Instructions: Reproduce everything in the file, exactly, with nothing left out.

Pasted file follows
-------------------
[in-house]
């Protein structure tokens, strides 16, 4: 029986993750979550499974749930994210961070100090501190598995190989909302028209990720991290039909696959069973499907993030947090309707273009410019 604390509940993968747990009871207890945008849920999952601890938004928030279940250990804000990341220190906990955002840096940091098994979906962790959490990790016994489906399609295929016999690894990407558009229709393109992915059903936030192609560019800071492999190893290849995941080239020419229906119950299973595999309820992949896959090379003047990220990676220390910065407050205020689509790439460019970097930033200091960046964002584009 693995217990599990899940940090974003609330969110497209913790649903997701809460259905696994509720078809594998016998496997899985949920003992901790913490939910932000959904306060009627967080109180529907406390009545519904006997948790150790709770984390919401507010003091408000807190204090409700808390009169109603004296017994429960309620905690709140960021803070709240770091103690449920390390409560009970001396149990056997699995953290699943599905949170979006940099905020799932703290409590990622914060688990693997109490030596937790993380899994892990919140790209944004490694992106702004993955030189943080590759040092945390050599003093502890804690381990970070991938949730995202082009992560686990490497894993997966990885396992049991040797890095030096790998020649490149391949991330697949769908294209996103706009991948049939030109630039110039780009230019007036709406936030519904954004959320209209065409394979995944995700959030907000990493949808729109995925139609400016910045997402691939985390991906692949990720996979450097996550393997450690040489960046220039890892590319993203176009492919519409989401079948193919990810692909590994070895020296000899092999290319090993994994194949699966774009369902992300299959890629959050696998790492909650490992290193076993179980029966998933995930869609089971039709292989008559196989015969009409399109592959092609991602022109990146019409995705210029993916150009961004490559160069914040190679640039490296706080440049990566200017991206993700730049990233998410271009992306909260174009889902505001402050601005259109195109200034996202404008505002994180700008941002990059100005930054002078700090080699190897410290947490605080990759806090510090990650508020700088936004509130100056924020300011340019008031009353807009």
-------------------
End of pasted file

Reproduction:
[in-house]
């Protein structure tokens, strides 16, 4: 029986993750979550499974749930994210961070100090501190598995190989909302028209990720991290039909696959069973499907993030947090309707273009410019 604390509940993968747990009871207890945008849920999952601890938004928030279940250990804000990341220190906990955002840096940091098994979906962790959490990790016994489906399609295929016999690894990407558009229709393109992915059903936030192609560019800071492999190893290849995941080239020419229906119950299973595999309820992949896959090379003047990220990676220390910065407050205020689509790439460019970097930033200091960046964002584009 693995217990599990899940940090974003609330969110497209913790649903997701809460259905696994509720078809594998016998496997899985949920003992901790913490939910932000959904306060009627967080109180529907406390009545519904006997948790150790709770984390919401507010003091408000807190204090409700808390009169109603004296017994429960309620905690709140960021803070709240770091103690449920390390409560009970001396149990056997699995953290699943599905949170979006940099905020799932703290409590990622914060688990693997109490030596937790993380899994892990919140790209944004490694992106702004993955030189943080590759040092945390050599003093502890804690381990970070991938949730995202082009992560686990490497894993997966990885396992049991040797890095030096790998020649490149391949991330697949769908294209996103706009991948049939030109630039110039780009230019007036709406936030519904954004959320209209065409394979995944995700959030907000990493949808729109995925139609400016910045997402691939985390991906692949990720996979450097996550393997450690040489960046220039890892590319993203176009492919519409989401079948193919990810692909590994070895020296000899092999290319090993994994194949699966774009369902992300299959890629959050696998790492909650490992290193076993179980029966998933995930869609089971039709292989008559196989015969009409399109592959092609991602022109990146019409995705210029993916150009961004490559160069914040190679640039490296706080440049990566200017991206993700730049990233998410271009992306909260174009889902505001402050601005259109195109200034996202404008505002994180700008941002990059100005930054002078700090080699190897410290947490605080990759806090510090990650508020700088936004509130100056924020300011340019008031009353807009």